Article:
Anxiolytics drugs that reduce anixety
Dementia global, progressive loss of cognitive ability that ultimately impairs independent function
Vascular dementia progressive worsening of cogntiive fucntions due to vascular changes/ impaired blood flow in the brain - 2nd leading cause of dementia - confusion/ restlessness
Causes of Vascular dementia Stroke Atherosclerosis TIA= transient ischemic attack --> not getting enough blood
Lewy Body dementia (LBD) Caused by alpha-synuclein deposits (Lewy bodies) in the NS - motor/ alterness issues --> depression/ confusion - lewy bodies kill off the brain
Frontal-Temporal Lobar Degeneration Neurodegeneration of the frontal/ temporal lobe specifically - personality changes, loss of socially acceptable emotions
PPA (primary progressive afasia) progress loss of language ability
Multiple Sclerosis (MS) Most common CNS autoimmune disorder Cause is unknown/ but thought to be either autoimmune
Demyelinating disease insulting covers of nerve cells in the brain/ spinal cord are damaged
Interferon ramps down inflammation in the spinal cord → slows down progression of MS
Symptoms Visual Muscle coordination/ weakness Trouble w/ sensation
Main anatomical characteristics: scars/ inflammations
Scars lesions that form in the white matter
Inflammations caused by immune response
Amytrophic Lateral Sclerosis (ALS) Main symptoms are motor related → muscle weakness, spasms, are diagnosed through behavioral evaluation by a neurologist
Neurodegenerative characterized by the death of neurons which control voluntary muscles (both upper/ lower neurons) --> Only causes motor degeneration
Epilepsy Group of neurological disorders associated w/ seizures or fits (uncontrolled, jerking movements due to excessive uncoordinated) → although sometimes synchronous brain activity
Origins include (epilepsy) Head injury Brain tumors Brain infection Substance abuse/ withdrawl
Foci where epilepsy starts
Vagus nerve stimulation (VNS): works as spinal cord stimulator and stimulating that nerve → could help patient w/ epliespy → could make it worse
Anti-eptiletic drugs (AEDs) treatment for epileptic seizures
Autism Specturm Disorders (ASD) A neurodevelopmental disorder characterized by impairments in social interactions, communication, behavior
Austism “triad" communication stereotypic/ repetitive behaviors interaction
Communication an inability to develop speech to meet their daily communication needs
Stereotypic/ repetitive behaviors repetitive movements (head rolling, hand flapping, body rocking), ritualistic behavior, compulsive behaviors, self-injury
Interaction social reciprocity, a lack of social intitution, less eye contact, tantrums, emotion, recognition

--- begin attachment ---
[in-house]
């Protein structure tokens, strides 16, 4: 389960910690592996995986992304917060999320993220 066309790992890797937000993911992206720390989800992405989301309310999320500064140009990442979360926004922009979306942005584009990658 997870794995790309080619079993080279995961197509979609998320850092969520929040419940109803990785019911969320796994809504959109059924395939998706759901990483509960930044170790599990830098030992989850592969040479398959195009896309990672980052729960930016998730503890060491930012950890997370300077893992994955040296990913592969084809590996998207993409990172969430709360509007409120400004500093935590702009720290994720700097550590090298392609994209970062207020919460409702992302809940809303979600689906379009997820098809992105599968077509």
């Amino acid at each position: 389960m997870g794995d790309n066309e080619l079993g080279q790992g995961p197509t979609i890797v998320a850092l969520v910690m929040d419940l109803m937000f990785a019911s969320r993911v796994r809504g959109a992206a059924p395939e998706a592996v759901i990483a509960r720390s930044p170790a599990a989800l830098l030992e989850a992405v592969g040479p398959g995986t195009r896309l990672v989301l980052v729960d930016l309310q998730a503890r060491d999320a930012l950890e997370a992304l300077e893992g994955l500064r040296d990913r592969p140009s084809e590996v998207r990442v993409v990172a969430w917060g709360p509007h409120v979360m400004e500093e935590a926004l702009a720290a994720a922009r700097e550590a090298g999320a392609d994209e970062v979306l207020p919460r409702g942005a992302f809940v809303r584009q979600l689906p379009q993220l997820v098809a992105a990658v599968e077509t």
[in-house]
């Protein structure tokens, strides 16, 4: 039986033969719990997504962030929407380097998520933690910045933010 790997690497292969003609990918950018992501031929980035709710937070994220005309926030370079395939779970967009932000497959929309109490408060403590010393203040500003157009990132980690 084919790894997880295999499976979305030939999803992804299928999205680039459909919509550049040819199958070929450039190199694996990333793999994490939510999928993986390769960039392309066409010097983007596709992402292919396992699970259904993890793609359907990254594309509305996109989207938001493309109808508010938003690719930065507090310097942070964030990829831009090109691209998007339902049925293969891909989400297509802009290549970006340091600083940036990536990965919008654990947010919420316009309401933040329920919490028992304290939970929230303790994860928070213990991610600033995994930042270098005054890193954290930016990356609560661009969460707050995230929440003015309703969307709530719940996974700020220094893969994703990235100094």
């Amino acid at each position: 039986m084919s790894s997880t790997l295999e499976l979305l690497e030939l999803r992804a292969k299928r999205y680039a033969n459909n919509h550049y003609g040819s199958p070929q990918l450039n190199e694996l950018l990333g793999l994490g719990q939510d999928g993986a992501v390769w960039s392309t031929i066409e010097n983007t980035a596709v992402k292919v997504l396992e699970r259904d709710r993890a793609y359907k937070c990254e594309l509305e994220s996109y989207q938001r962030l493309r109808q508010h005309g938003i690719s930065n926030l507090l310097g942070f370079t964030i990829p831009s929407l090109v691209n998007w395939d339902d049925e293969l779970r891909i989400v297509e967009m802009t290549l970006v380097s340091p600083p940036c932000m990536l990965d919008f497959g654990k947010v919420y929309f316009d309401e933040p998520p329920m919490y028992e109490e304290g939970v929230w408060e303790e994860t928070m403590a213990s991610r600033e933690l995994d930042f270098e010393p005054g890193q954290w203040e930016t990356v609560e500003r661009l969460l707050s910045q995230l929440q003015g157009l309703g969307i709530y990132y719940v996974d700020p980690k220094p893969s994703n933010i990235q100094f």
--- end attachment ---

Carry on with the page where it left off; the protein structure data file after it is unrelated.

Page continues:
Specturm disorder meaning that whole there are core features, most patients w/ autism fall along a spectrum of impairments
Asperger’s relatively normal language abilities/ intelligence
HFA (high functioning Austism) retained cognitive abilities w/ language delay
PDD-NOS (Pervasive developmental disorder- not otherwise specifed) atypical autism severe impairment in social/ communicative abilities, autism that doesn’t fit typical autism diagnositc categories
Exisiting DSM-V category- autism spectrum disorder (ASD) includes childhood disintergrative disorder (CDD), sensory processing disorder (SPD), Rett’s syndrome, savantism
Hyperserotonemia higher levels of the monoamine neurotransmitter serotonin (5-HT) found in the blood (whole blood serotonin or WBS)
Pentrace how much genetic variation (genotype) contributes to the condition (phenotype)
Fragile X syndrome (FXS) most common inherited form of mental retardation, is an x-linked disorder that occurs from the results of silencing a single gene on the X chronomsome (FMR1)
Physical features (FXS) Large or prominent ears Enlarged head circumference Elongated face
Behavioral symptoms (FXS) Anxiety, emotional lability, agression/ self-injurious behaviors FXS is the most common known cause of ASD BUT not all individuals w/ ASD have FMR1 mutations
Learning Disabilities Any sort of classification where the individual has difficulty learning in a typical manner
Dyslexia trouble w/ reading
Dsycalculia difficulty learning/ executing arithmetic, understanding numbers/ calculations
Dysgraphia impaired handwriting/ finger sequencing
Visual word form area part of the occipital-temporal lobe involved in reading
Attention Deficit Hyperacitivity Disorder (ADHD) A neurodevelopmental disorder charcterized by deficits in attention, often the result of or accompanied by heightened levels of activity
Broken into 2 type (ADHD) 1. inattentive 2. hyperactive/ impulsive
Inattentive limited focus, easily distracted, daydreams, struggles to follow insutrcutions
hyperactive/ impulsive impatient, fidgeting, talking non-stop, interrupting, difficulty, sitting stil
2 categories of treatment (ADHD) 1. behavioral 2. psychoparmacological
Behavioral including ehavior therapy, CBT, family counseling, education counseling
Psychopharmacological mainly through stimulant-based medications (methlphenidate, amphetamine salts) work on both nonrepinephrine (NA)/ dopamine (DA) release
Created by: lils33
Popular Psychology sets